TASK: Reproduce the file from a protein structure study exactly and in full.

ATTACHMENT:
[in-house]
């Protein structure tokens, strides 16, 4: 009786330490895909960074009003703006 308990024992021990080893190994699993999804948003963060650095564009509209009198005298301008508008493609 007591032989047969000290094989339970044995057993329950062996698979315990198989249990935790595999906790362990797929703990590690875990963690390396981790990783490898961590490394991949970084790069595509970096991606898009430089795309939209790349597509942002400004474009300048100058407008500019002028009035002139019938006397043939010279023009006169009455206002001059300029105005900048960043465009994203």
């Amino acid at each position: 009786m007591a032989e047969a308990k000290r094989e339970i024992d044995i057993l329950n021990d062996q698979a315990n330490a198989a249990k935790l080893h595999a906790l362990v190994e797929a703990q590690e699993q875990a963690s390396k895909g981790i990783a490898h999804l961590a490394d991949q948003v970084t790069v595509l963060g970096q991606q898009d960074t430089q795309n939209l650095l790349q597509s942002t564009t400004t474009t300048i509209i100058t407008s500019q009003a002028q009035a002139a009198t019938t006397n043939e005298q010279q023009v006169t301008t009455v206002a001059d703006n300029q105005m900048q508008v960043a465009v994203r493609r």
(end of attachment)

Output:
[in-house]
């Protein structure tokens, strides 16, 4: 009786330490895909960074009003703006 308990024992021990080893190994699993999804948003963060650095564009509209009198005298301008508008493609 007591032989047969000290094989339970044995057993329950062996698979315990198989249990935790595999906790362990797929703990590690875990963690390396981790990783490898961590490394991949970084790069595509970096991606898009430089795309939209790349597509942002400004474009300048100058407008500019002028009035002139019938006397043939010279023009006169009455206002001059300029105005900048960043465009994203």
């Amino acid at each position: 009786m007591a032989e047969a308990k000290r094989e339970i024992d044995i057993l329950n021990d062996q698979a315990n330490a198989a249990k935790l080893h595999a906790l362990v190994e797929a703990q590690e699993q875990a963690s390396k895909g981790i990783a490898h999804l961590a490394d991949q948003v970084t790069v595509l963060g970096q991606q898009d960074t430089q795309n939209l650095l790349q597509s942002t564009t400004t474009t300048i509209i100058t407008s500019q009003a002028q009035a002139a009198t019938t006397n043939e005298q010279q023009v006169t301008t009455v206002a001059d703006n300029q105005m900048q508008v960043a465009v994203r493609r």